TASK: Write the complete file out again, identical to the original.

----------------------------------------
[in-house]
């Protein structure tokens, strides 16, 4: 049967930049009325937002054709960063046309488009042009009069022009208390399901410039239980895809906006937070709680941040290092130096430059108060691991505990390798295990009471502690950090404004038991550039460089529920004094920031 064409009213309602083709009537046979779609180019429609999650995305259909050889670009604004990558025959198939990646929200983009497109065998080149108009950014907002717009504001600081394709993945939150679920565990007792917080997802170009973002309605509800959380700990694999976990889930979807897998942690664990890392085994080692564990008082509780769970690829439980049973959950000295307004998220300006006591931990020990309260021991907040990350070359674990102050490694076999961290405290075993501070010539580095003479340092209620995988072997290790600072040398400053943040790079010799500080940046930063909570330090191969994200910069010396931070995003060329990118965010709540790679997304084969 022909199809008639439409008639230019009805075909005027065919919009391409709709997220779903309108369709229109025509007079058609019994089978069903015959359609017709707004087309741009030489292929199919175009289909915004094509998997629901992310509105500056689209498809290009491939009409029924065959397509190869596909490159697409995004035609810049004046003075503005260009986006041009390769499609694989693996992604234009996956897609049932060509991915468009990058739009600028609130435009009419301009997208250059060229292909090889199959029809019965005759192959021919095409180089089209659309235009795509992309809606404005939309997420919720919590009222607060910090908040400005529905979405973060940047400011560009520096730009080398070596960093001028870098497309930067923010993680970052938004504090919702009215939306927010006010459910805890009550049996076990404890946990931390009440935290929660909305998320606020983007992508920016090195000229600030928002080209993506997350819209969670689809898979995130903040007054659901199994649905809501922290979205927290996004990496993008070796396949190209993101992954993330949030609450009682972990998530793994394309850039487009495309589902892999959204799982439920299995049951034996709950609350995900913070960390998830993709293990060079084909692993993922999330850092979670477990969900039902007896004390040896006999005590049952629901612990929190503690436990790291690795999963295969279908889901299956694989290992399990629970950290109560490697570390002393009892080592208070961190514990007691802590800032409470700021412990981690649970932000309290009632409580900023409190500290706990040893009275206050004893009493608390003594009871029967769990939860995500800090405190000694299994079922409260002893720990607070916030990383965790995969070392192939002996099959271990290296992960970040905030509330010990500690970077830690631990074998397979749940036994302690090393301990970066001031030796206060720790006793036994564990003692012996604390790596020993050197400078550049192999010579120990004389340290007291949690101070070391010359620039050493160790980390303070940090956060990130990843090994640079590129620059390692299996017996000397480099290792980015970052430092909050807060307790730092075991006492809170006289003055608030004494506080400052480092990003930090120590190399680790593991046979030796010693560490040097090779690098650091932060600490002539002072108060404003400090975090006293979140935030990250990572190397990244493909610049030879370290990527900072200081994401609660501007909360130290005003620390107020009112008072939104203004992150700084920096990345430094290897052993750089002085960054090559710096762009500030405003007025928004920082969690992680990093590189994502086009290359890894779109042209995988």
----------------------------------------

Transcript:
[in-house]
């Protein structure tokens, strides 16, 4: 049967930049009325937002054709960063046309488009042009009069022009208390399901410039239980895809906006937070709680941040290092130096430059108060691991505990390798295990009471502690950090404004038991550039460089529920004094920031 064409009213309602083709009537046979779609180019429609999650995305259909050889670009604004990558025959198939990646929200983009497109065998080149108009950014907002717009504001600081394709993945939150679920565990007792917080997802170009973002309605509800959380700990694999976990889930979807897998942690664990890392085994080692564990008082509780769970690829439980049973959950000295307004998220300006006591931990020990309260021991907040990350070359674990102050490694076999961290405290075993501070010539580095003479340092209620995988072997290790600072040398400053943040790079010799500080940046930063909570330090191969994200910069010396931070995003060329990118965010709540790679997304084969 022909199809008639439409008639230019009805075909005027065919919009391409709709997220779903309108369709229109025509007079058609019994089978069903015959359609017709707004087309741009030489292929199919175009289909915004094509998997629901992310509105500056689209498809290009491939009409029924065959397509190869596909490159697409995004035609810049004046003075503005260009986006041009390769499609694989693996992604234009996956897609049932060509991915468009990058739009600028609130435009009419301009997208250059060229292909090889199959029809019965005759192959021919095409180089089209659309235009795509992309809606404005939309997420919720919590009222607060910090908040400005529905979405973060940047400011560009520096730009080398070596960093001028870098497309930067923010993680970052938004504090919702009215939306927010006010459910805890009550049996076990404890946990931390009440935290929660909305998320606020983007992508920016090195000229600030928002080209993506997350819209969670689809898979995130903040007054659901199994649905809501922290979205927290996004990496993008070796396949190209993101992954993330949030609450009682972990998530793994394309850039487009495309589902892999959204799982439920299995049951034996709950609350995900913070960390998830993709293990060079084909692993993922999330850092979670477990969900039902007896004390040896006999005590049952629901612990929190503690436990790291690795999963295969279908889901299956694989290992399990629970950290109560490697570390002393009892080592208070961190514990007691802590800032409470700021412990981690649970932000309290009632409580900023409190500290706990040893009275206050004893009493608390003594009871029967769990939860995500800090405190000694299994079922409260002893720990607070916030990383965790995969070392192939002996099959271990290296992960970040905030509330010990500690970077830690631990074998397979749940036994302690090393301990970066001031030796206060720790006793036994564990003692012996604390790596020993050197400078550049192999010579120990004389340290007291949690101070070391010359620039050493160790980390303070940090956060990130990843090994640079590129620059390692299996017996000397480099290792980015970052430092909050807060307790730092075991006492809170006289003055608030004494506080400052480092990003930090120590190399680790593991046979030796010693560490040097090779690098650091932060600490002539002072108060404003400090975090006293979140935030990250990572190397990244493909610049030879370290990527900072200081994401609660501007909360130290005003620390107020009112008072939104203004992150700084920096990345430094290897052993750089002085960054090559710096762009500030405003007025928004920082969690992680990093590189994502086009290359890894779109042209995988």